Hubbcat: Clear communications on customs supported firm’s growth

Being able to turn to its Local Enterprise Office for help with customs training has been of enormous benefit to Wicklow technology company Hubbcat.

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Simon Smith (CFO Hubbcat)

As well as looking to develop export sales, the communications equipment company imports kit from –

and through – the UK. Indeed, the business had an international aspect to it even before it was founded, in late 2019. That’s because the team behind it spent many years working together in the Caribbean, in the telecoms sector. Chief Financial Officer Simon Smith met friends and co-founders Alan Bates and Damian Blackburn while he was on a consulting assignment in the Bahamas.

“Alan, who is from Greystones in Co. Wicklow, always wanted to come back to Ireland to start a business,” explains Simon.

The founders had spotted a gap in the market for ‘push to talk’ (PTT) communications solutions. It allows for devices that combine walkie talkie technology with mobile phones, a better value alternative that allows people to talk instantly via the Internet.

Whether there are 10 or 100 people who need to communicate instantly, PTT can facilitate that. It works regardless of whether they are in different parts of a factory, or different parts of the globe.

Hubbcat’s first office was over a mechanic’s workshop near Greystones, Co. Wicklow. It wasn’t ideal. “We’d have to run downstairs and ask the guys if they could stop working while we pitched for business,” he laughs.

Despite the challenges this posed, one of its first wins was a major one – to supply a Covid-19 solution to

the Government of the Bahamas. Hubbcat’s solution allows visitors to the country to be monitored as they quarantine, with app-based geofencing that emits an alarm if a person quarantining breaks the rules.

The wider applications for PTT technology are simply enormous, he points out. “It’s a one size fits all communications system for workforces. They can use it as an app that sits on top of their mobile phones or via a custom device, which we supply too,” he explains.

Among its most compelling use cases are hospitality and events management, where large numbers of staff often need to keep in constant contact in a cost effective and reliable manner.

Because of the pandemic however the founders have focused first on facilities management, helping personnel to keep one another safe as they move around large and possibly empty buildings. Hubbcat can provide security and peace of mind with a ‘man down’ alert that combines a panic button with geolocation.

Local Enterprise Office the first step for exports – and imports

One of the founders’ first ports of call when setting up the business was Local Enterprise Office Wicklow which provided it with a Priming Grant, a Trading Online Voucher and mentoring.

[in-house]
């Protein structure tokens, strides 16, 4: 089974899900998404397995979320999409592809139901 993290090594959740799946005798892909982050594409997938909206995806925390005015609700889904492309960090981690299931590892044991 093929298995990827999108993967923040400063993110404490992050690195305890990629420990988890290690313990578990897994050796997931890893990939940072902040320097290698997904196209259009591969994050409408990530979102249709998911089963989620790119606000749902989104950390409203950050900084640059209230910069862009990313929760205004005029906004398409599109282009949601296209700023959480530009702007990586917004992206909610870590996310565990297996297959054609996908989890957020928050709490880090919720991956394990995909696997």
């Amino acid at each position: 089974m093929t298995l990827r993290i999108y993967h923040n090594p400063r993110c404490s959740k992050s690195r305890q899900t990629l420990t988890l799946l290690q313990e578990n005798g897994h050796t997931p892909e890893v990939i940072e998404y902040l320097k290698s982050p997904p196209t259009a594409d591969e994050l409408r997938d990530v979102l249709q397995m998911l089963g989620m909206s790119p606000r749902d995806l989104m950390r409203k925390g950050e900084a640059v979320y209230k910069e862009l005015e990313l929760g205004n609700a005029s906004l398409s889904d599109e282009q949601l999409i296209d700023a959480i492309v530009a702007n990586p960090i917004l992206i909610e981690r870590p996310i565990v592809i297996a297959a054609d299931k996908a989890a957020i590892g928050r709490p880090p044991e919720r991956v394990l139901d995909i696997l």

As Hubbcat grew it moved into a local enterprise park – away from noisy car repairs – and expanded its customer base by moving into sectors such as pharmaceutical manufacturing and international food retail.

It doesn’t just export its solutions overseas, it also imports equipment, including PTT devices, from a range of countries. This includes items that are either sourced from the UK or sourced elsewhere, but which travel through the UK to get here.

It’s for that reason that Simon signed up for the Local Enterprise Office’s Prepare Your Business for Customs workshop which, because of Covid, took place online, in three two-hour sessions. “We are pitching for business in Northern Ireland and the UK so we needed to understand how new customs arrangements post-Brexit would impact on that,” he says.

The company is currently focusing on selling to facilities management companies in Ireland which are major international businesses, such as Brinks, Bidvest Noonan and Mitie.

“These are global operators. If we can grow our customer base here in Ireland with some of these global companies, we can get recommendations from them to help us grow internationally. To do that, we need to know about customs,” he explains.

The Prepare your Business for Customs programme answered all his questions. “It was really good, really detailed and the expert trainer who gave the workshop was really insightful. There are an awful lot of rules and regulations involved but the workshop helped me to get to grips with them, both in terms of software and of bringing in physical goods.”

Although Hubbcat already has experience exporting to the Bahamas, “UK and EU customs are completely different,” he points out. “The workshop explained about duty and International Commercial Terms (INCOTERMS) and outlined some of the risks and things to look out for, as well as where to go for help.”

It was highly interactive, he says, so that all participants were able to find the specific answers to questions they had about their own business.

“It’s good to know too that, in the Local Enterprise Office, I have a support network, somewhere I can go to if I’ve queries in the future.”

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